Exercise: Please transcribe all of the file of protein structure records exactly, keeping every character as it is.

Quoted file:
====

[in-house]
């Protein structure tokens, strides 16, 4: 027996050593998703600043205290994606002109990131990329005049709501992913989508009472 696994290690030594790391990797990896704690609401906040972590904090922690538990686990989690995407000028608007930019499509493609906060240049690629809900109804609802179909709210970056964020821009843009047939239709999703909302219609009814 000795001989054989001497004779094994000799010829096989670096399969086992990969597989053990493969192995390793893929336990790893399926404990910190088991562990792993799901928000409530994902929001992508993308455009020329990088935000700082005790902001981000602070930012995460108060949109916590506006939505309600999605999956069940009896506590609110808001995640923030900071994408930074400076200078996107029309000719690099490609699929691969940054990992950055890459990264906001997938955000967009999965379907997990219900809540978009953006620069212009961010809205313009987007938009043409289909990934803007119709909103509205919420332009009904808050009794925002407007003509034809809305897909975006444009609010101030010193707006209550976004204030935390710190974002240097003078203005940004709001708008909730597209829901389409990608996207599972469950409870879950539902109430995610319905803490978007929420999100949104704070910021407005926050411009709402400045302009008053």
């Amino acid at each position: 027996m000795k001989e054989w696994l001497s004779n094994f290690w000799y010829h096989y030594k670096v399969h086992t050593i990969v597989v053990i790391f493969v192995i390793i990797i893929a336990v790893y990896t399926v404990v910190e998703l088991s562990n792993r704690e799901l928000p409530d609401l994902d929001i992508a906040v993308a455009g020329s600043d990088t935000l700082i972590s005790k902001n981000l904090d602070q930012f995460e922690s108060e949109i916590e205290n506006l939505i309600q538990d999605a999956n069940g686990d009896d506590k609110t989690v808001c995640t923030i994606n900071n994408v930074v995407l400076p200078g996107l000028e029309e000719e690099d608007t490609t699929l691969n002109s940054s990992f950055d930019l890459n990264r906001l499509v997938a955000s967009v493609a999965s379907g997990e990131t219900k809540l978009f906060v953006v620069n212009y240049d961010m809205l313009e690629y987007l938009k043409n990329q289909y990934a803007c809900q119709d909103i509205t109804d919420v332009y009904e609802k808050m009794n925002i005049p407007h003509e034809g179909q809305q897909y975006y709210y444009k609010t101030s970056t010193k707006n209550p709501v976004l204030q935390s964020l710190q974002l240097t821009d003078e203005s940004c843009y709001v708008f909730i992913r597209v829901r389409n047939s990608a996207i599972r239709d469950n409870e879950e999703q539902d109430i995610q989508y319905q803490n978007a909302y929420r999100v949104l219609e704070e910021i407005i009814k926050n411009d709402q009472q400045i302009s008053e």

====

[in-house]
């Protein structure tokens, strides 16, 4: 027996050593998703600043205290994606002109990131990329005049709501992913989508009472 696994290690030594790391990797990896704690609401906040972590904090922690538990686990989690995407000028608007930019499509493609906060240049690629809900109804609802179909709210970056964020821009843009047939239709999703909302219609009814 000795001989054989001497004779094994000799010829096989670096399969086992990969597989053990493969192995390793893929336990790893399926404990910190088991562990792993799901928000409530994902929001992508993308455009020329990088935000700082005790902001981000602070930012995460108060949109916590506006939505309600999605999956069940009896506590609110808001995640923030900071994408930074400076200078996107029309000719690099490609699929691969940054990992950055890459990264906001997938955000967009999965379907997990219900809540978009953006620069212009961010809205313009987007938009043409289909990934803007119709909103509205919420332009009904808050009794925002407007003509034809809305897909975006444009609010101030010193707006209550976004204030935390710190974002240097003078203005940004709001708008909730597209829901389409990608996207599972469950409870879950539902109430995610319905803490978007929420999100949104704070910021407005926050411009709402400045302009008053």
């Amino acid at each position: 027996m000795k001989e054989w696994l001497s004779n094994f290690w000799y010829h096989y030594k670096v399969h086992t050593i990969v597989v053990i790391f493969v192995i390793i990797i893929a336990v790893y990896t399926v404990v910190e998703l088991s562990n792993r704690e799901l928000p409530d609401l994902d929001i992508a906040v993308a455009g020329s600043d990088t935000l700082i972590s005790k902001n981000l904090d602070q930012f995460e922690s108060e949109i916590e205290n506006l939505i309600q538990d999605a999956n069940g686990d009896d506590k609110t989690v808001c995640t923030i994606n900071n994408v930074v995407l400076p200078g996107l000028e029309e000719e690099d608007t490609t699929l691969n002109s940054s990992f950055d930019l890459n990264r906001l499509v997938a955000s967009v493609a999965s379907g997990e990131t219900k809540l978009f906060v953006v620069n212009y240049d961010m809205l313009e690629y987007l938009k043409n990329q289909y990934a803007c809900q119709d909103i509205t109804d919420v332009y009904e609802k808050m009794n925002i005049p407007h003509e034809g179909q809305q897909y975006y709210y444009k609010t101030s970056t010193k707006n209550p709501v976004l204030q935390s964020l710190q974002l240097t821009d003078e203005s940004c843009y709001v708008f909730i992913r597209v829901r389409n047939s990608a996207i599972r239709d469950n409870e879950e999703q539902d109430i995610q989508y319905q803490n978007a909302y929420r999100v949104l219609e704070e910021i407005i009814k926050n411009d709402q009472q400045i302009s008053e």